Following eight years of government funding cuts, Sheffield City Council has set out the further financial challenges and rising pressures it faces, and how it will manage these demands.
The scale of these cuts has resulted in councils losing 60p in every £1 of core Government funding and since 2010 Sheffield City Council has already had to find hundreds of millions of pounds in savings.
The Government’s austerity programme is impacting on the people of Sheffield, across all public sector providers. Schools will also be worse off by £12.1m this year, a cut equivalent to £170 per pupil.
The financial challenge is not just about cuts as councils face significant increase in demand for some of the most critical services, including social care for adults and children. Sheffield City Council must balance those demands with meeting the need for investment, to continue on the current path of economic growth.
There is a growing black hole in Local Government finances nationally. Councils across the country are buckling under the pressures of funding cuts with Northamptonshire the first council unable to balance their books.
In the face of unprecedented cuts to funding, Sheffield City Council has, as far as possible, prioritised protecting frontline services and those for the most vulnerable in the city. This is becoming increasingly difficult and the Council must now bridge a further funding gap estimated at around £40 million over the next four years.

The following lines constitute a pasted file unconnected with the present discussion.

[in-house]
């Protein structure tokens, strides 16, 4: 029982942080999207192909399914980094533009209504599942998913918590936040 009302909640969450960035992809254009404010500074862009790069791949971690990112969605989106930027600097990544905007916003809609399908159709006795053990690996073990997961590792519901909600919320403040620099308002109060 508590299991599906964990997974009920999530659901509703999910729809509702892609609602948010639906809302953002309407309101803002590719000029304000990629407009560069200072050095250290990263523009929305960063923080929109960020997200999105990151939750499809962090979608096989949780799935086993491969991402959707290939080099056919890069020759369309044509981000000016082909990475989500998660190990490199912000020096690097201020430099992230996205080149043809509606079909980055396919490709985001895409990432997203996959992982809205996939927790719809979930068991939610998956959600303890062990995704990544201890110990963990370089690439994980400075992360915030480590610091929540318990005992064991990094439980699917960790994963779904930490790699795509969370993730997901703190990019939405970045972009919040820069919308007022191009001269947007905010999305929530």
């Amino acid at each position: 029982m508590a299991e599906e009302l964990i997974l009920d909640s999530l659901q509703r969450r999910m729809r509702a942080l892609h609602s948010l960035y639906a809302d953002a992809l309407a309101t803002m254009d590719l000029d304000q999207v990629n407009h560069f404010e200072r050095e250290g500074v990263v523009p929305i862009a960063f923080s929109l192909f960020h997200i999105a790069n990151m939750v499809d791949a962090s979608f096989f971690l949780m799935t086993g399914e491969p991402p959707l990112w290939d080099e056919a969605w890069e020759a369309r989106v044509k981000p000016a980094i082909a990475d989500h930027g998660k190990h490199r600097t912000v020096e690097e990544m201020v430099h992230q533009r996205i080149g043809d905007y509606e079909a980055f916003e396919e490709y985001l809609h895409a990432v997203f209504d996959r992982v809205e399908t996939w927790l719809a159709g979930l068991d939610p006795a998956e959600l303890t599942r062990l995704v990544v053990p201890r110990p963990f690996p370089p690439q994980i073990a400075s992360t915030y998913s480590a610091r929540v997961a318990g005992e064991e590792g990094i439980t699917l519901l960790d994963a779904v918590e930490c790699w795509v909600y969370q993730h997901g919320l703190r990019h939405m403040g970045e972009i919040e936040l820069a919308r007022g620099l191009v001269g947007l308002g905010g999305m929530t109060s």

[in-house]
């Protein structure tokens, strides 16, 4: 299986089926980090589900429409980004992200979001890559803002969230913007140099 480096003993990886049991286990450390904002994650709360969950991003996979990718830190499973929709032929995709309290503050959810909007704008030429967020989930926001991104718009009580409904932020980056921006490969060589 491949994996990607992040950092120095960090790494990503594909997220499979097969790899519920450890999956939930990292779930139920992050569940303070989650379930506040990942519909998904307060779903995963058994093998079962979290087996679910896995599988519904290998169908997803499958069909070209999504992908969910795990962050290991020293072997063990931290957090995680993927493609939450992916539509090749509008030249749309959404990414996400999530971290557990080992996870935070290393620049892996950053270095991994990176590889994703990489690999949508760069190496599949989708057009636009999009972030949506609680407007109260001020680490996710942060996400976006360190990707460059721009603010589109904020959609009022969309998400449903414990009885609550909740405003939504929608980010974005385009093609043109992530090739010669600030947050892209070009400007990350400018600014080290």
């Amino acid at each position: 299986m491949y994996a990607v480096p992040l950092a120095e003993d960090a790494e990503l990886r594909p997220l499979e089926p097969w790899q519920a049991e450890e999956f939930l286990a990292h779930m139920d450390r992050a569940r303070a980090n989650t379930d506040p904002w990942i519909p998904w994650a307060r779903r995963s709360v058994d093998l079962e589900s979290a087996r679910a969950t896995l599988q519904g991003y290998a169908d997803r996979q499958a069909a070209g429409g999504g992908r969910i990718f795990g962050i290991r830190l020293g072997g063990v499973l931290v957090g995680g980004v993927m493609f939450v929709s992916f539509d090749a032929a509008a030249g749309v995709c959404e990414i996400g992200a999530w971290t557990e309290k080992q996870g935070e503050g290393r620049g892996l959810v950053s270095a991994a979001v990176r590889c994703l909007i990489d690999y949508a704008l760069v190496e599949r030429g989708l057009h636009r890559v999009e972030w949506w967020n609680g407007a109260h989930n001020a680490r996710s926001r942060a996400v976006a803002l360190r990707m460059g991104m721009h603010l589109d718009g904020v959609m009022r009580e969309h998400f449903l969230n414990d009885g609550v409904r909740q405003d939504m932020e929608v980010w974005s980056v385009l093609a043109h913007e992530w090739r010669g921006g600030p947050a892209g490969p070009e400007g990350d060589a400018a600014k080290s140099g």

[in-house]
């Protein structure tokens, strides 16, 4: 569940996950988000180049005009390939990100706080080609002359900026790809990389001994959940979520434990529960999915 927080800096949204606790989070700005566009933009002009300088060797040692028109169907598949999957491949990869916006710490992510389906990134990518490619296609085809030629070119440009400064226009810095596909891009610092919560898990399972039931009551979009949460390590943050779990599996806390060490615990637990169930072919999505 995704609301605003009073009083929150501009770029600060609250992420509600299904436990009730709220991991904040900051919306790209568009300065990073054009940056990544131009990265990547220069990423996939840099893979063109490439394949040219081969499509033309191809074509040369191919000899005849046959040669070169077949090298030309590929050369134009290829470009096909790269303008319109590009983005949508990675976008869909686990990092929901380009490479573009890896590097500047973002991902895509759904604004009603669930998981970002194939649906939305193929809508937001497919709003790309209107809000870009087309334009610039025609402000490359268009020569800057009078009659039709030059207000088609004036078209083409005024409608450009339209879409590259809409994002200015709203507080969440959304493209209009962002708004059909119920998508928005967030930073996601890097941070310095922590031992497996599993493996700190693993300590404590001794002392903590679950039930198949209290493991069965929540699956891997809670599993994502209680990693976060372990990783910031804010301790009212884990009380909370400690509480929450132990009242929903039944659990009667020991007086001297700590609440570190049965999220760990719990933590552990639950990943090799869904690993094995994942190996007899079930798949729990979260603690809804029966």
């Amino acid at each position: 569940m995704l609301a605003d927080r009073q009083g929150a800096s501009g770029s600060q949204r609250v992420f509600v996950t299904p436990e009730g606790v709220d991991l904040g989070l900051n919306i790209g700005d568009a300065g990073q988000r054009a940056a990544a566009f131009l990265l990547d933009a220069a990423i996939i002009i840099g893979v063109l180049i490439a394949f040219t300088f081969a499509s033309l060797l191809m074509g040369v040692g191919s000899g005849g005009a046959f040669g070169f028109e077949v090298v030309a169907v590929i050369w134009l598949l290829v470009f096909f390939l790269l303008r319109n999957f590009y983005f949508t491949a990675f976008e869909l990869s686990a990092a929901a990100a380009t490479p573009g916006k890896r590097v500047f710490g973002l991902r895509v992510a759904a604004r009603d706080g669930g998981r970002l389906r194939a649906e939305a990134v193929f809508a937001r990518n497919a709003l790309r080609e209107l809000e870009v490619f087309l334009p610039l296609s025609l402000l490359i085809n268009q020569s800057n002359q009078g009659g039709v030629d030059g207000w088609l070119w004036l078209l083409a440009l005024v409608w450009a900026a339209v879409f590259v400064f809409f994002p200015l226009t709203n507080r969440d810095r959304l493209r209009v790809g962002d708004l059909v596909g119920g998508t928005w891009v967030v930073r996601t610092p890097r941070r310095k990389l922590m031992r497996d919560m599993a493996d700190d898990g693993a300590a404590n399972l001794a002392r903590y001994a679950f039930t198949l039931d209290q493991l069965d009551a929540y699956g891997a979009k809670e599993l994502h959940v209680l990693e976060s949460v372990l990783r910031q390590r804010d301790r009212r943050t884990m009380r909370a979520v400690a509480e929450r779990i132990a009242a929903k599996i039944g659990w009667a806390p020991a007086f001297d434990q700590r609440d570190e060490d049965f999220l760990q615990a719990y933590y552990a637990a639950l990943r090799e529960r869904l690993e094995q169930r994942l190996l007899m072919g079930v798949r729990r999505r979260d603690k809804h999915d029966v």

Councillor Olivia Blake, Deputy Leader of the Council and Cabinet Member for Finance, said:
The scale of funding cuts across the country is devastating local government and having a huge impact on the services that citizens expect and deserve.
In Sheffield we still have to bridge a further £40 million gap over the next four years, on top of the £430 million we’ve already cut from services.
Pressure is being felt across the public sector and we are being forced to pick up the cost that austerity is having on our city through increased poverty, and the impacts for children in care. As pressures on health services rise nationally this also increases pressure on our social care services.
We will always prioritise the needs of the most vulnerable in Sheffield and our Medium Term Financial Strategy sets out how we plan to deliver the best possible services across all council areas, but something has to change. We continue to press the Government to deliver a fair and sustainable funding system to allow us to deliver the highest quality services the people of Sheffield deserve.
The Council’s financial strategy sets out how it will continue to deliver quality essential services by focusing on
- good financial management – continuing to prudently manage the Council’s finances, protecting services and making bold investments to drive change
- high quality preventative services – adult social care services working with the NHS and partners, focusing on prevention to improve quality of outcomes for people
- a stronger economy that makes the city fairer with better employment opportunities, better incomes, more businesses, a transformed city centre and good quality affordable homes.
The Medium Term Financial Strategy was approved today with the decision and full report now available at http://democracy.sheffield.gov.uk/ieDecisionDetails.aspx?Id=2108